When most individuals hear of prolific filmmaker Takashi Miike, they likely think of the ultraviolent cinematic fare that has catapulted his reputation as one of Japan’s more provocative directors. However, Miike’s work is by no means relegated to gory horror and crime films, but a variety of genres across his extensive career. Miike’s latest film, The Great Yokai War: Guardians, continues to prove that Miike is quite capable of helming fantastical, family-friendly fare. Guardians showcases his creative range as he puts a Japanese folklore twist to a familiar fantasy coming-of-age story. The Great Yokai War: Guardians made its celebrated U.S. debut as part of 2021’s Japan Cuts: Festival of New Japanese Film.
The Great Yokai War: Guardians serves as the sequel to Miike’s The Great Yokai War. In its sequel, ancient fossils awaken to form a kaiju-sized yokai that rampages across Japan. With their true form invisible to adults, the yokai’s devastating destruction is attributed to a series of natural disasters. However, a young schoolboy named Kei Watanabe (Kokoro Terada) is able to see what is actually attacking his country. He soon learns of his magical destiny from Japan’s guardian demigods and spirits, along with the knowledge that if the rampaging yokai aren’t stopped before destroying Tokyo, humanity will be at their mercy forever.
The premise of a young child stumbling into a magical world informed by their native culture and with the fate of the world hanging in the balance is certainly a well-worn idea in fantasy fiction. Harry Potter, Star Wars, and The Chronicles of Narnia are just a handful of the more popular examples of this trope in modern pop culture. What helped 2005’s The Great Yokai War stand distinctly apart from its predecessors is how firmly it weaved in Japanese culture. Also, the sly, dark humor that Miike and screenwriter Yusuke Watanabe have woven into the story excels. There are moments that veer elements of horror and surrealism into it, unlike the film’s Western contemporaries, and The Great Yokai War was all the better for it.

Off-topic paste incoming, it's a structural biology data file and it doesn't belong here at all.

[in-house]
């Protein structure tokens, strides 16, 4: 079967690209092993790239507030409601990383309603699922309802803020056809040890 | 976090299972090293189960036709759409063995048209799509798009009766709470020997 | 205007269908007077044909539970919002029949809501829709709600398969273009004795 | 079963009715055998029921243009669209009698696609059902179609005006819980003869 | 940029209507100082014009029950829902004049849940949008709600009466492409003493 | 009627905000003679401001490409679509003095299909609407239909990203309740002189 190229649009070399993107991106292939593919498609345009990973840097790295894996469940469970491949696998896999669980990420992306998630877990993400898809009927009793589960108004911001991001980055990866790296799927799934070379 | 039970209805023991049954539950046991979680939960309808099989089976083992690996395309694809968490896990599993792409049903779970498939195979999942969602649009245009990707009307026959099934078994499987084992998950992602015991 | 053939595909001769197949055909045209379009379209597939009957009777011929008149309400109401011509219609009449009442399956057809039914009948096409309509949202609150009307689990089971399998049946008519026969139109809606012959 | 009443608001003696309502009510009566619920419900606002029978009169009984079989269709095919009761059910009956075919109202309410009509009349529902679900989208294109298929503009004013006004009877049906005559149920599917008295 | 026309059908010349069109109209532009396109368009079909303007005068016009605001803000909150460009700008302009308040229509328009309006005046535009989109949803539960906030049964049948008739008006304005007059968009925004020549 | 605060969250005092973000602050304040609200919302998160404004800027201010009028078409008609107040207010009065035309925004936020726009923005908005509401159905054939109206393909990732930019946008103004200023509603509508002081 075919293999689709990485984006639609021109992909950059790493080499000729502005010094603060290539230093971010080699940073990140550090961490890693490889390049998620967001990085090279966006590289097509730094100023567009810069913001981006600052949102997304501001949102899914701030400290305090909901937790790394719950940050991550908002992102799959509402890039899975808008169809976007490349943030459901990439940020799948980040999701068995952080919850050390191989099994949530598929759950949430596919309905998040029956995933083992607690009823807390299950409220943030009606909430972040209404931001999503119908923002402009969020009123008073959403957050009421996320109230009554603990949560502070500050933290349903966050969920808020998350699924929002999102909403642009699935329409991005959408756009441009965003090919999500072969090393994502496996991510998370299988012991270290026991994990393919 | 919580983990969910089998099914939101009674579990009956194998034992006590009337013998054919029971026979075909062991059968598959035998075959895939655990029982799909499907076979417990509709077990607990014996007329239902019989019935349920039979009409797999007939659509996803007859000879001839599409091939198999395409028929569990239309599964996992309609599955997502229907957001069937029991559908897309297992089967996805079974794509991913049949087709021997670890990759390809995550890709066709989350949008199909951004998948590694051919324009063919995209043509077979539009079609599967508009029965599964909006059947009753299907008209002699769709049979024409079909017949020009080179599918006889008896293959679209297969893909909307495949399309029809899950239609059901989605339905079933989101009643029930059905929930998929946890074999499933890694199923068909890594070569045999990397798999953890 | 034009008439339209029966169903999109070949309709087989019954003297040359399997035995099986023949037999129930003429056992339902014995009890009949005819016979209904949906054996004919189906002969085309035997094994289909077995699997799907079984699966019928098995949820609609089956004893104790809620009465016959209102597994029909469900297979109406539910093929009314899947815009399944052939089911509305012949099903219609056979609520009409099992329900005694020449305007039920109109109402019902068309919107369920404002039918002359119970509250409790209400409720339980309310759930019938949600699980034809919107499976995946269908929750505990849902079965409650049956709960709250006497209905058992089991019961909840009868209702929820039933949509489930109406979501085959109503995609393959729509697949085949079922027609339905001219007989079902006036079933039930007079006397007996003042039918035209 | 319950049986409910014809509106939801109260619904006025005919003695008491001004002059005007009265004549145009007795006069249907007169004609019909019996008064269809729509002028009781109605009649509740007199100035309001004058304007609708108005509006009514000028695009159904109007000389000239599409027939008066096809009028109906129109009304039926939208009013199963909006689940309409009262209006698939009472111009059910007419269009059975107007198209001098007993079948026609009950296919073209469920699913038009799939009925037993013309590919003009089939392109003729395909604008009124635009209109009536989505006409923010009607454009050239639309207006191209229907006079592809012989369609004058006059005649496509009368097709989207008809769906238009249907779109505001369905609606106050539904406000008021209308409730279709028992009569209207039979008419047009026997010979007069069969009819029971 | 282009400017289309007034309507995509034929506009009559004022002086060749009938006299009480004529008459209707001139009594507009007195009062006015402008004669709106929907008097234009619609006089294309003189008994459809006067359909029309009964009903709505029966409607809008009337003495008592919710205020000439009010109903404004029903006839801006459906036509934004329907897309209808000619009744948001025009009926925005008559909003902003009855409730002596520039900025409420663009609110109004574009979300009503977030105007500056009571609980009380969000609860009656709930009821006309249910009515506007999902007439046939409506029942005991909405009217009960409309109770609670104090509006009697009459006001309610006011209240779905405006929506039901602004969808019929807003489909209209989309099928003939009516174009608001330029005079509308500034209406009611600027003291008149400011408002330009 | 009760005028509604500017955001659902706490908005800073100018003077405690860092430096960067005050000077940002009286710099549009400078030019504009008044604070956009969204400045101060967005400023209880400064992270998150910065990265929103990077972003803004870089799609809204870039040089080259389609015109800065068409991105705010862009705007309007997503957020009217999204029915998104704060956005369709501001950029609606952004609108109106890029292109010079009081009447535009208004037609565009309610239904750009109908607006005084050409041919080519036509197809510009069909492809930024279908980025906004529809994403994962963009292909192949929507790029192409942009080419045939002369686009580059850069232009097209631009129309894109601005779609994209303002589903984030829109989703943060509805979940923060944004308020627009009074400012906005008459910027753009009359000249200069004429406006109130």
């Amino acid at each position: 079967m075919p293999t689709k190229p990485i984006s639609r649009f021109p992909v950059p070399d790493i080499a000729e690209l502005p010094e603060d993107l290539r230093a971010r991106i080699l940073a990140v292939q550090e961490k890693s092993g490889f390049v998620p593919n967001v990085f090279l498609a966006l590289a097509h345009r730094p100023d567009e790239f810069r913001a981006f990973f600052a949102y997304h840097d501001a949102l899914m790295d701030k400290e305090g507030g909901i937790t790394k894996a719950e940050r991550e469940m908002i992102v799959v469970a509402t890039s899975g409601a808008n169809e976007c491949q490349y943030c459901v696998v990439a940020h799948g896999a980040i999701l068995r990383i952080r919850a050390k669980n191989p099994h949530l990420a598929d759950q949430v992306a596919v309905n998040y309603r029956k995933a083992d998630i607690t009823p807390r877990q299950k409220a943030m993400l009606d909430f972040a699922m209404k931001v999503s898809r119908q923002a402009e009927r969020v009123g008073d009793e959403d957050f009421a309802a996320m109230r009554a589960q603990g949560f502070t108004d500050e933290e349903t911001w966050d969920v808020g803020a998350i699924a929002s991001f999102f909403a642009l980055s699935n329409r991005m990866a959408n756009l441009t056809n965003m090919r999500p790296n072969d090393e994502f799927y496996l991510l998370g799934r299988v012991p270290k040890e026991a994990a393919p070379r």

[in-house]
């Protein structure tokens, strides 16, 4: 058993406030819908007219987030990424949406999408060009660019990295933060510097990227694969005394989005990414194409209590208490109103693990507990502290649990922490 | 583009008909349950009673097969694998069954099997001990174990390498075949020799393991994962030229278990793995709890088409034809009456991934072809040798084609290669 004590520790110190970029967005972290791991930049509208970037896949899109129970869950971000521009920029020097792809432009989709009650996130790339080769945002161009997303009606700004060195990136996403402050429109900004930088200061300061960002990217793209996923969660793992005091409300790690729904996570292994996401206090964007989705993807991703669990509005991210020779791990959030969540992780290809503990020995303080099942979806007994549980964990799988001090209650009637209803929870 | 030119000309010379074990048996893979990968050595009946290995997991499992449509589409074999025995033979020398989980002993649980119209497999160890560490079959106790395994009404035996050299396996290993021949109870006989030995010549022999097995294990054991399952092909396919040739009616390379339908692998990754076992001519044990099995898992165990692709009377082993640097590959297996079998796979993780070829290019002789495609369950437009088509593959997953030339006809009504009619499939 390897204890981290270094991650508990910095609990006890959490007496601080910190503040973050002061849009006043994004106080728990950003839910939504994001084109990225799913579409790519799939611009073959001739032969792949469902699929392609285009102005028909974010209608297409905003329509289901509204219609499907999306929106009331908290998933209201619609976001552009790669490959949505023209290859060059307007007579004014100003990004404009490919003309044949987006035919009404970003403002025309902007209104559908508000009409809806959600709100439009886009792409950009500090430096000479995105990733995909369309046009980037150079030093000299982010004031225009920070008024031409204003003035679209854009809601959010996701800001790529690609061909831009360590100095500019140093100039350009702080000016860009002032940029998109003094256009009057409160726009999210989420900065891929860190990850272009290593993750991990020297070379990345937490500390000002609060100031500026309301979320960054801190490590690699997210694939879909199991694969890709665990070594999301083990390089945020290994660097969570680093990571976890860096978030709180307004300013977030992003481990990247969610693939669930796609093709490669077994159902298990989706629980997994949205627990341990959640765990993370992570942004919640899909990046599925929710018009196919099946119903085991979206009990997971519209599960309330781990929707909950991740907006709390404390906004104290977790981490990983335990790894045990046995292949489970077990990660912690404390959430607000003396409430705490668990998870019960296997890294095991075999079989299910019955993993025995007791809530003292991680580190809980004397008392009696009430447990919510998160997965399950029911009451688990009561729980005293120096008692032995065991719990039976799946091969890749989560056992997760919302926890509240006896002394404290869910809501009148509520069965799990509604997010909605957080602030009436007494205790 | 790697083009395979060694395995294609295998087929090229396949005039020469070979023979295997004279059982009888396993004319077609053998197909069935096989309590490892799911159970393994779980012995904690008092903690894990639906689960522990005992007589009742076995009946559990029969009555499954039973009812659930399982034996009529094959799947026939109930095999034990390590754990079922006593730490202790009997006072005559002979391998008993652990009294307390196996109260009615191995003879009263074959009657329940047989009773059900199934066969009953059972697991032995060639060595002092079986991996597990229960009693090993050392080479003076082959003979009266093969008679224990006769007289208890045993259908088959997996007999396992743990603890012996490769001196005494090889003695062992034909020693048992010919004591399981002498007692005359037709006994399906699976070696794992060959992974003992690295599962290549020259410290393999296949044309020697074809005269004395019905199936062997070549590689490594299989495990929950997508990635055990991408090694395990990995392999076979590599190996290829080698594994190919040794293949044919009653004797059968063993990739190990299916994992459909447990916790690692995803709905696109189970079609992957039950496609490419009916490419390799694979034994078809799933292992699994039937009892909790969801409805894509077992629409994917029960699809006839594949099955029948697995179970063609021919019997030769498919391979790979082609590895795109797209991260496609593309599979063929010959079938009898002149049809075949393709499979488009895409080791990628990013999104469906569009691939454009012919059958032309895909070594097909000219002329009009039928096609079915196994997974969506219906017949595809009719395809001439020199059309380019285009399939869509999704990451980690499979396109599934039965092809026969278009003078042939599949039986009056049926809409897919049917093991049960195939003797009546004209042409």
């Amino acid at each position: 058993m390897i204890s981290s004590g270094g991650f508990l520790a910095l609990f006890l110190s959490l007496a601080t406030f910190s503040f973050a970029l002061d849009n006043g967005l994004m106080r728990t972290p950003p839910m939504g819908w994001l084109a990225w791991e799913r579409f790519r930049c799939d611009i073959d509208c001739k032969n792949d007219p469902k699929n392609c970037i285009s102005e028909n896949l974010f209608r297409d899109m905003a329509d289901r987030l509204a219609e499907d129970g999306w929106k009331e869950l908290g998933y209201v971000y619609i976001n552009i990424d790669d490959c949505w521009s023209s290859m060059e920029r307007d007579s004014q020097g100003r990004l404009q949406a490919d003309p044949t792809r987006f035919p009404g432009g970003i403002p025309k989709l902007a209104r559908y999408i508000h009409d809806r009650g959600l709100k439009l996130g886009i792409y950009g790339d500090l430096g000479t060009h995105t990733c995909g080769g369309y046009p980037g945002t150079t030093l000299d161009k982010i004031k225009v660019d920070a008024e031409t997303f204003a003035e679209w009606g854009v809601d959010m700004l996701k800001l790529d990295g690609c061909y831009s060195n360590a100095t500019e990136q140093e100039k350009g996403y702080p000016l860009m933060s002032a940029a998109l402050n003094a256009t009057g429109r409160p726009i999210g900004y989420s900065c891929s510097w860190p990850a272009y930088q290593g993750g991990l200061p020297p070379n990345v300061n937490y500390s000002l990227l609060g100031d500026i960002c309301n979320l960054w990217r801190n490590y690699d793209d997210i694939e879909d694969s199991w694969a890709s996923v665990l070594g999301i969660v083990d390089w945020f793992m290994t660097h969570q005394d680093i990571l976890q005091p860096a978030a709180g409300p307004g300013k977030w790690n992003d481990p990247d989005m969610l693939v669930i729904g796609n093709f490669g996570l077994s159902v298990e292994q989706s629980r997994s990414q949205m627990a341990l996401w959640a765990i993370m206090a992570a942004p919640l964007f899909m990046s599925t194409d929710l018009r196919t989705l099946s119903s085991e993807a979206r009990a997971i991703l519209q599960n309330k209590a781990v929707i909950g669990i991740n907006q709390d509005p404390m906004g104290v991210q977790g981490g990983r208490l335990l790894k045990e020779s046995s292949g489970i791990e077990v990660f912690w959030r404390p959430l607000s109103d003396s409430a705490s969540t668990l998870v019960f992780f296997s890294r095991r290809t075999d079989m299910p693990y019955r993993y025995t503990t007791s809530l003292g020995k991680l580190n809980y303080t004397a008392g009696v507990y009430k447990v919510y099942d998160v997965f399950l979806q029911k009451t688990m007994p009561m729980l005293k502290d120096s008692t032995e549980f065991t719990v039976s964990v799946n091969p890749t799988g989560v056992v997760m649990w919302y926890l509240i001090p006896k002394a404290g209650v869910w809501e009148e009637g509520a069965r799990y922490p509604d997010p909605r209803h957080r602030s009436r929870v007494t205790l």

Where The Great Yokai War faltered previously was in its narrative pacing — starting and stopping its tale abruptly. The action and the film’s integration of monsters as Watanabe tumbled into this fantasy world was solid; but, some of the sequences awkwardly overstayed their welcome and robbed the plot of its urgency. However, Guardians leans more into themes of Japanese youth relearning their history and culture or running the risk of losing themselves entirely. These themes are made literal by the film’s stakes and Watanabe’s own self-discovery within this wild world. It’s a tale that runs well when the narrative flow evens out.
Feeling more like a retelling of 2005’s The Great Yokai War, which was an adaptation of the Japanese myth of Momotaro, The Great Yokai War: Guardians is perfectly accessible for audiences that may have missed the first film. With earnest performances from its ensemble cast, plenty of local folklore woven prominently into this modern fairytale update, and genuinely engaging set pieces, Guardians breathes new life into a well-trodden genre.
Overall, the film is most effective when it leans into its darker and horrific subject matter. Miike delivers what is easily one of the more palatable additions to the modern fantasy genre while showcasing the Japanese folklore that he clearly loves so much in a film that blends superheroes, fantasy, and kaiju action into a visually pleasing coming-of-age story.
The Great Yokai War: Guardians is directed by Takashi Miike and is currently in theaters in Japan. A wide North American release date has not yet been announced.